Exhibit Shows 82 X's Where Indians Signed Away Rainier and Hood in 1855 Point Elliott Treaty

The HeraldNet reports an exhibit at the Mukilteo Light Station shows the actual 1855 Point Elliott Treaty signed with 82 “X” mark signatures from Indian Chiefs in which they gave Mount Hood and Mount Rainier to the white men. The exhibit is at Mukilteo’s Point Elliott which is where it is believed to have been signed (although some reports indicate it could have been closer to the mouth of the Snohomish River, where a major native village stood in 1855, in what is now Everett).

Indian tribes have praised the exhibit where a placard notes, “It is virtually certain the Indians did not fully understand the nature of the document they signed at Mukilteo.”

The full text of the treaty is online. Article I defines the territory that was surrendered.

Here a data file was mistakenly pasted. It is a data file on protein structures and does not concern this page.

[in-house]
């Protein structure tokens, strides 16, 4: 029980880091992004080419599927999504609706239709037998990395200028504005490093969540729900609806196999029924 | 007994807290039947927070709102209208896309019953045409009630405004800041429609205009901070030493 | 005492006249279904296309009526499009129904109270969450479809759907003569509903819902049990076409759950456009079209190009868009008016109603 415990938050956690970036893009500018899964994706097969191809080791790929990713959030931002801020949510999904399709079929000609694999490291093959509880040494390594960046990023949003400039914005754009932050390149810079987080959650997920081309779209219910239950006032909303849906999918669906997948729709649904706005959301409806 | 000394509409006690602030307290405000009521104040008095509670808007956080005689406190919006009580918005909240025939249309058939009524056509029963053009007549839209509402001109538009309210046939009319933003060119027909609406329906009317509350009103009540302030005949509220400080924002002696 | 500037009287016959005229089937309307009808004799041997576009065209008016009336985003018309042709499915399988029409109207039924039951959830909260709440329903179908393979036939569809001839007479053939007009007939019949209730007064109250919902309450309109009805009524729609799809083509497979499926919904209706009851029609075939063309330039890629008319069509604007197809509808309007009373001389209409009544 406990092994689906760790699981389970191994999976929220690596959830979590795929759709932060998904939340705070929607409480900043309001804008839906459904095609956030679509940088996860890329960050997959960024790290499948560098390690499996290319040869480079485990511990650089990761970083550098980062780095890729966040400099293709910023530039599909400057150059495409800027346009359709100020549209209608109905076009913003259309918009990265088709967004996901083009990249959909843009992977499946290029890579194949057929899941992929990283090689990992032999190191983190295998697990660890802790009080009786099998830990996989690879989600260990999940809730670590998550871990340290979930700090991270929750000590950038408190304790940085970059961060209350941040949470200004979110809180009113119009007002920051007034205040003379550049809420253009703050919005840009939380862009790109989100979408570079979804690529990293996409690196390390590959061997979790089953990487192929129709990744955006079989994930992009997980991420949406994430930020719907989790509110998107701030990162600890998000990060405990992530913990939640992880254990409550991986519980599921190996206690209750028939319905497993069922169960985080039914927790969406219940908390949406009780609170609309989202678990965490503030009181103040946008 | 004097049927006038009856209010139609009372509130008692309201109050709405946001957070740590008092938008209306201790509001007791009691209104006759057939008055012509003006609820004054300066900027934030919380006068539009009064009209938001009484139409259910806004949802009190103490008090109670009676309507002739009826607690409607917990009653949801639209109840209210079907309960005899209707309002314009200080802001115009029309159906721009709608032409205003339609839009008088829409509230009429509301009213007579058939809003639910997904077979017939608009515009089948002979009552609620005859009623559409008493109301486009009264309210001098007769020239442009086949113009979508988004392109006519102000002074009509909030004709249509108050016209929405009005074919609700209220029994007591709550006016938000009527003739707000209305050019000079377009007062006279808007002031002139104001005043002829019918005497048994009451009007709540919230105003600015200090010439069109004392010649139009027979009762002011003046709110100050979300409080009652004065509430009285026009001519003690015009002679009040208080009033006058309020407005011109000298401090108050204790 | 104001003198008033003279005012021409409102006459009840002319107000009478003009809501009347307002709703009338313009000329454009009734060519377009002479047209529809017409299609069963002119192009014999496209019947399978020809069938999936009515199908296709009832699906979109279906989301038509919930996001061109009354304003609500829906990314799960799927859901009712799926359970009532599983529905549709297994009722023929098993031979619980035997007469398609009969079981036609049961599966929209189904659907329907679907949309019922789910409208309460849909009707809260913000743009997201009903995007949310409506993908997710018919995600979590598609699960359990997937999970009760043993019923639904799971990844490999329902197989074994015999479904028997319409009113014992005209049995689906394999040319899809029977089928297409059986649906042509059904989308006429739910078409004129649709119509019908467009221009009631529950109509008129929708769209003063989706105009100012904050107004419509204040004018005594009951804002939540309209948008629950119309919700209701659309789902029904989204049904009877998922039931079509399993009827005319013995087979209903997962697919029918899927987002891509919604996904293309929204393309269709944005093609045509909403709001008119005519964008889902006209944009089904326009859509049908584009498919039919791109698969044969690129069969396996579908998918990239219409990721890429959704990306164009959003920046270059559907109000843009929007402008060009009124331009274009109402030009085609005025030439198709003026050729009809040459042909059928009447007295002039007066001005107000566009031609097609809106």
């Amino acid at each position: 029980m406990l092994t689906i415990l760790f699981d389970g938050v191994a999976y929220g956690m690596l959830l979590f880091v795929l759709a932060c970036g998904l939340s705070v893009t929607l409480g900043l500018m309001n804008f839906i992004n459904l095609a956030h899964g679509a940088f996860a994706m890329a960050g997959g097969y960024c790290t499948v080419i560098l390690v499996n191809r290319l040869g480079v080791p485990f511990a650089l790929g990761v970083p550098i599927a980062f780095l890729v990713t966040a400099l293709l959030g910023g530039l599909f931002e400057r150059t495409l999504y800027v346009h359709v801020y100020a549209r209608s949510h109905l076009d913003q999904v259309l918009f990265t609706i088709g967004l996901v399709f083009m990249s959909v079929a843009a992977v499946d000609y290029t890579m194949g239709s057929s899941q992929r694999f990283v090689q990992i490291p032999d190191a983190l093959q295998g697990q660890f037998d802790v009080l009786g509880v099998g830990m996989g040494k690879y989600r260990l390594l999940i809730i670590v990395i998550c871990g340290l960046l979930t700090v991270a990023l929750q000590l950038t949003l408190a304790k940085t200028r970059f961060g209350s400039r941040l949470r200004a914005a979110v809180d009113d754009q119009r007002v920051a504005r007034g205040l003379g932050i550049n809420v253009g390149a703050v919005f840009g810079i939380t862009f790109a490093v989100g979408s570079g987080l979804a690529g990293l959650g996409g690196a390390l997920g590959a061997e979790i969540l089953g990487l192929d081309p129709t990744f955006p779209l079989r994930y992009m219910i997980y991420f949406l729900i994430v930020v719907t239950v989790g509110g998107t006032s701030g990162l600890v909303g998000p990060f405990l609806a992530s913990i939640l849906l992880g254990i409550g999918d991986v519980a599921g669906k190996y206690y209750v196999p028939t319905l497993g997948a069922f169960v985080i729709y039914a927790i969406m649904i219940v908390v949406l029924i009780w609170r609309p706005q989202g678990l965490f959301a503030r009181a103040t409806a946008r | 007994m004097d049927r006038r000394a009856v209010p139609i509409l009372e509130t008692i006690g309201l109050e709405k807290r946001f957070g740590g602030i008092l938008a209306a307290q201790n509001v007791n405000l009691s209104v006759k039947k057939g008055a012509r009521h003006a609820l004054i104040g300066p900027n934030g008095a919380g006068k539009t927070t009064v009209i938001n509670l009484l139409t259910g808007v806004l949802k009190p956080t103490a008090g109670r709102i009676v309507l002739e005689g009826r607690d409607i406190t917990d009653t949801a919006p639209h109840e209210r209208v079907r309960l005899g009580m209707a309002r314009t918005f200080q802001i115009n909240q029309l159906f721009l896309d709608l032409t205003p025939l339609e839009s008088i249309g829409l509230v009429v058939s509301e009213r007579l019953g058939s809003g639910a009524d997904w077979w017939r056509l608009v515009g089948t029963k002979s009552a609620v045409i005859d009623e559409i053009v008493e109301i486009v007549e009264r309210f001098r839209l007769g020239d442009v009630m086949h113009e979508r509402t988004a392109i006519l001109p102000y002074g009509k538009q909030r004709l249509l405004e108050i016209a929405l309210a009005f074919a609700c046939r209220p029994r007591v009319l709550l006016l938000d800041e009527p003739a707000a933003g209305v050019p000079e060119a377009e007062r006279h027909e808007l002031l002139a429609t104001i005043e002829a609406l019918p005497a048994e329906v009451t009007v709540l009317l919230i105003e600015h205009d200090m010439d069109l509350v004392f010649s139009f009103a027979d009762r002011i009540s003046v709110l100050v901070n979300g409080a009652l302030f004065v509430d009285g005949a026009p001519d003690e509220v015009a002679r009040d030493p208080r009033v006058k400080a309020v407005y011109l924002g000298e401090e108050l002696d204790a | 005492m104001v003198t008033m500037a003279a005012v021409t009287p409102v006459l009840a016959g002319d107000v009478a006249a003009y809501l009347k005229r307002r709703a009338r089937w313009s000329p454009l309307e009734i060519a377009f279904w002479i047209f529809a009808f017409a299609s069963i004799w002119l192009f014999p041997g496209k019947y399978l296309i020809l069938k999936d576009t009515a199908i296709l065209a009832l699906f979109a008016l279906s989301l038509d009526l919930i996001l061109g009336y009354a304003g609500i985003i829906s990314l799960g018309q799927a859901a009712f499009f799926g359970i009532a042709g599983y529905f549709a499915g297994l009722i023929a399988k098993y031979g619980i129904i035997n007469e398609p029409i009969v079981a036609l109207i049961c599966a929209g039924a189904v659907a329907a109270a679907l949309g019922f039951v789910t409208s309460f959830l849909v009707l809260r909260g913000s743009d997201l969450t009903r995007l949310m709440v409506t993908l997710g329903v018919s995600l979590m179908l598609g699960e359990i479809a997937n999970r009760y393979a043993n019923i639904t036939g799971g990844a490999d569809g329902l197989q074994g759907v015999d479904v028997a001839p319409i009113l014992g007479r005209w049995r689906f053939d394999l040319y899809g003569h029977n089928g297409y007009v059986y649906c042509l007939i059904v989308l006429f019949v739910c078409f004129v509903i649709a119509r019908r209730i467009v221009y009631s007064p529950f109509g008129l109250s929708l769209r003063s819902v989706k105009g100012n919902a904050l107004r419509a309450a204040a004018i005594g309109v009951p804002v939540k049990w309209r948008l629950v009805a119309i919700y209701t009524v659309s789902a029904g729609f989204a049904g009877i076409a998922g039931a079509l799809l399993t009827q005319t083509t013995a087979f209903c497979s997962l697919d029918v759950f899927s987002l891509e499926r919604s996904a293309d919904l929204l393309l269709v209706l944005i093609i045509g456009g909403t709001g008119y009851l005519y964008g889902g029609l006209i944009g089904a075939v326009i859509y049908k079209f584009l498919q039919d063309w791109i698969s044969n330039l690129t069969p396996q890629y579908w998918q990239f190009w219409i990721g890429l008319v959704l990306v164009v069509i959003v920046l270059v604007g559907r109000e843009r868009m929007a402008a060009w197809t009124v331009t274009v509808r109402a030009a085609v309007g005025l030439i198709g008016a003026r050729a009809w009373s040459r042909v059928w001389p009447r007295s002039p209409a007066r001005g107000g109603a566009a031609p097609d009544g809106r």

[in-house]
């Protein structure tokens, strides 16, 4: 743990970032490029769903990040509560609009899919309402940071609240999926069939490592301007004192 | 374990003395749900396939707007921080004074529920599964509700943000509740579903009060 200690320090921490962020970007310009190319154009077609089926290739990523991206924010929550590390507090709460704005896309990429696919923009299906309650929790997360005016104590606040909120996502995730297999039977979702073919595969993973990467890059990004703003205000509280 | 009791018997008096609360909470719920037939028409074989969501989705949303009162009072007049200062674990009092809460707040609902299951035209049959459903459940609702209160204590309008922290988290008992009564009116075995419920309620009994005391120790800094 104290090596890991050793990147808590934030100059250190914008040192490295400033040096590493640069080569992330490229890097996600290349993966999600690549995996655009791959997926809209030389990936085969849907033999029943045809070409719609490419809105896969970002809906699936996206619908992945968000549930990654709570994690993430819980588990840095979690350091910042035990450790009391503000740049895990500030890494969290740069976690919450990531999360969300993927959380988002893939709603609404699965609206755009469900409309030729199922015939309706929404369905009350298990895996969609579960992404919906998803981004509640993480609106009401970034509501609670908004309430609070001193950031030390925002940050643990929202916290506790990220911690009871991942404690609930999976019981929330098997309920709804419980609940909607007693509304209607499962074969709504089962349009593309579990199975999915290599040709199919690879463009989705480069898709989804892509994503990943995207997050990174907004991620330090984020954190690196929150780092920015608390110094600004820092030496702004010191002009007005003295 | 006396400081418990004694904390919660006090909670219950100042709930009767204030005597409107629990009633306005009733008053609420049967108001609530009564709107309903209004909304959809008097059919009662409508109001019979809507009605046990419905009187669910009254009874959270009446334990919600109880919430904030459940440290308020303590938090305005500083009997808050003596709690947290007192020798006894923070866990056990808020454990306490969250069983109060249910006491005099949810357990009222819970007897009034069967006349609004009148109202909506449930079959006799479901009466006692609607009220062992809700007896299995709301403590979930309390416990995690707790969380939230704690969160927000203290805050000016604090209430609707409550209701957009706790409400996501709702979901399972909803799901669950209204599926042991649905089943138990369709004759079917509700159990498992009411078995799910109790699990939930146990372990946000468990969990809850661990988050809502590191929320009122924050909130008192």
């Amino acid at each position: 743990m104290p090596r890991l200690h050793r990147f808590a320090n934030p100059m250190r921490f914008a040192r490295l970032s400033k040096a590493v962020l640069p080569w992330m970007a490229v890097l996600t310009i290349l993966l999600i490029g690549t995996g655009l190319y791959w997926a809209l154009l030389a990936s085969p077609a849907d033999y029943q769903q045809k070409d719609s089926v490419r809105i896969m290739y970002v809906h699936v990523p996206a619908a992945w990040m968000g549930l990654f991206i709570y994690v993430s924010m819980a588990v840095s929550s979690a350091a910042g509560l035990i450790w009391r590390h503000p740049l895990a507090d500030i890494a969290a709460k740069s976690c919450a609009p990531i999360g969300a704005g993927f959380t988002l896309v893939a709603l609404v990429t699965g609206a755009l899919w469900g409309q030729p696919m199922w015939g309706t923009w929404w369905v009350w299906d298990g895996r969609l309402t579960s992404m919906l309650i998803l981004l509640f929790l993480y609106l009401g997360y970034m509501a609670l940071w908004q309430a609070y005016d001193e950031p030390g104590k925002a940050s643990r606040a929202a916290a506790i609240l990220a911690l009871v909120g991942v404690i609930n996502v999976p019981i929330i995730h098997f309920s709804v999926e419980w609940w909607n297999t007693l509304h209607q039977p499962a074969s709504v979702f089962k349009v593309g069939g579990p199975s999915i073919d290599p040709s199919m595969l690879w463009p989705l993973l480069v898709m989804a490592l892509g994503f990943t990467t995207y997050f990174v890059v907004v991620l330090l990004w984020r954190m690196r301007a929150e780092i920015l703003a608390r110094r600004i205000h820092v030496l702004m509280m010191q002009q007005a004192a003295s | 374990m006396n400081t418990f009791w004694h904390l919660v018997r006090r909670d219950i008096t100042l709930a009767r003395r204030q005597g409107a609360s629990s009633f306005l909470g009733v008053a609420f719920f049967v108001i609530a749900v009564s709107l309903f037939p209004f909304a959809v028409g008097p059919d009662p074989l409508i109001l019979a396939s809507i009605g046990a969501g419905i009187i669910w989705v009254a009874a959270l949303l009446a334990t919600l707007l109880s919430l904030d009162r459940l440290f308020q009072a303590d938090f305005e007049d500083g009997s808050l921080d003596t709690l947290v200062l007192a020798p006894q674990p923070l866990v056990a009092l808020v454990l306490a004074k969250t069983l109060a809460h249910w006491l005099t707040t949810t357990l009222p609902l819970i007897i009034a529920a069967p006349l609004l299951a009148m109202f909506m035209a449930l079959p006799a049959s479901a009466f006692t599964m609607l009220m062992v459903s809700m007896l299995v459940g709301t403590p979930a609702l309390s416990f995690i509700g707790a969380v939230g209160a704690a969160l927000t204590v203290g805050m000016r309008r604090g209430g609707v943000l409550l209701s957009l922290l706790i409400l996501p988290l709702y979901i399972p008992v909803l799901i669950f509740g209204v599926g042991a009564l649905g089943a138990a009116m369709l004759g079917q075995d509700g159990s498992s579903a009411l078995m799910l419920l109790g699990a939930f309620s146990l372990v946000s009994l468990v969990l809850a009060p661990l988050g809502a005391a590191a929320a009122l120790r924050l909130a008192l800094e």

The said tribes and bands of Indians hereby cede, relinquish, and convey to the United States all their right, title, and interest in and to the lands and country occupied by them, bounded and described as follows: Commencing at a point on the eastern side of Admiralty Inlet, known as Point Pully, about midway between Commencement and Elliott Bays; thence eastwardly, running along the north line of lands heretofore ceded to the United States by the Nisqually, Puyallup, and other Indians, to the summit of the Cascade range of mountains; thence northwardly, following the summit of said range to the 49th parallel of north latitude; thence west, along said parallel to the middle of the Gulf of Georgia; thence through the middle of said gulf and the main channel through the Canal de Arro to the Straits of Fuca, and crossing the same through the middle of Admiralty Inlet to Suquamish Head; thence southwesterly, through the peninsula, and following the divide between Hood’s Canal and Admiralty Inlet to the portage known as Wilkes’ Portage; thence northeastwardly, and following the line of lands heretofore ceded as aforesaid to Point Southworth, on the western side of Admiralty Inlet, and thence around the foot of Vashon’s Island eastwardly and southeastwardly to the place of beginning, including all the islands comprised within said boundaries, and all the right, title, and interest of the said tribes and bands to any lands within the territory of the United States.


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